While he is contemplating The Nutcracker and having Tom Cruise rock out, Hairspray‘s Adam Shankman is negotiating to helm the family drama This is Where I Leave You for Warner Bros. According to Variety, Shankman is in early negotiations to direct and produce the drama, which will also be produced by Paula Weinstein and Jeff Levine and Shankman and Jennifer Gibgot through Spring Creek and Offspring Entertainment banners, respectively.
Word is that the project has been in development over at Warner Bros. since early 2009, when the studio nabbed the screen rights to Jonathan Tropper‘s novel, with Greg Berlanti set as director. However, Shankman and Gibgot signed a first-look production deal with New Line last year, changing the game. There aren’t any plot details for the film, but you can check the book’s synopsis out via Amazon below.
The death of Judd Foxman’s father marks the first time that the entire Foxman clan has congregated in years. There is, however, one conspicuous absence: Judd’s wife, Jen, whose affair with his radio- shock-jock boss has recently become painfully public. Simultaneously mourning the demise of his father and his marriage, Judd joins his dysfunctional family as they reluctantly sit shiva-and spend seven days and nights under the same roof. The week quickly spins out of control as longstanding grudges resurface, secrets are revealed and old passions are reawakened. Then Jen delivers the clincher: she’s pregnant.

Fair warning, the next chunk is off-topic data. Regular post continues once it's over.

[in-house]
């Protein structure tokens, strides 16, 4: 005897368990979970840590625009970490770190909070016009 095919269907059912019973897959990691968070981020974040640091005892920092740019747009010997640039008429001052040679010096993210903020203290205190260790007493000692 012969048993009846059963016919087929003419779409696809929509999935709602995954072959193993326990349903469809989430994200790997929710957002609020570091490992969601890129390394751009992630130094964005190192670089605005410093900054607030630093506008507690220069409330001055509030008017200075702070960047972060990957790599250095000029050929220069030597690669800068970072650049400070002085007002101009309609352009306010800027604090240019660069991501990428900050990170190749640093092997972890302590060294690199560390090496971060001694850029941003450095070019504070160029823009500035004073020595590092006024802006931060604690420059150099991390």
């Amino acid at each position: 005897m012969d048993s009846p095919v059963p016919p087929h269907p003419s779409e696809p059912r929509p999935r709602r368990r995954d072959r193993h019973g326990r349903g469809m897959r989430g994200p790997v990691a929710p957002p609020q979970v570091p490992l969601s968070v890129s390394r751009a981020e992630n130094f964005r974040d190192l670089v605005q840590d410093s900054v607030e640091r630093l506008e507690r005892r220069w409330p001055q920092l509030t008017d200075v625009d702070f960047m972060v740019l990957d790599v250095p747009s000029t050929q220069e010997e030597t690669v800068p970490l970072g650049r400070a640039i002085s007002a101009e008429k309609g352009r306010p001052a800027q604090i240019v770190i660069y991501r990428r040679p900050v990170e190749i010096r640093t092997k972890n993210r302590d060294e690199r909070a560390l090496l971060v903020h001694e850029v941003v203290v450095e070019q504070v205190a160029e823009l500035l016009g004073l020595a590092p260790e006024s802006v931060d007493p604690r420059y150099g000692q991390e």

Since Shankman‘s directorial debut back in 2001 with The Wedding Planner he has kept things relatively light and a go-to pick for broad studio comedies like Bringing Down the House and Bedtime Stories. Although I’m not the biggest fan of Shankman‘s work, he does have a good sense of what projects to choose, as far as commercial success. Depending on what tone he takes, This is Where I Leave You could be a new kind of drama for him to explore.
Have you read This is Where I Leave You? Are you interested in seeing a film adaptation?
BAMCinématek A new series entitled “Black & White ’Scope: American Cinema” commences this weekend, and, as for the series itself, with a Wilder double-bill on Friday: The Apartment and One, Two, Three. Manhattan screens on Saturday, while The Hustler can be seen this Sunday. Museum of the Moving Image The Gordon Willis tribute concludes with […]
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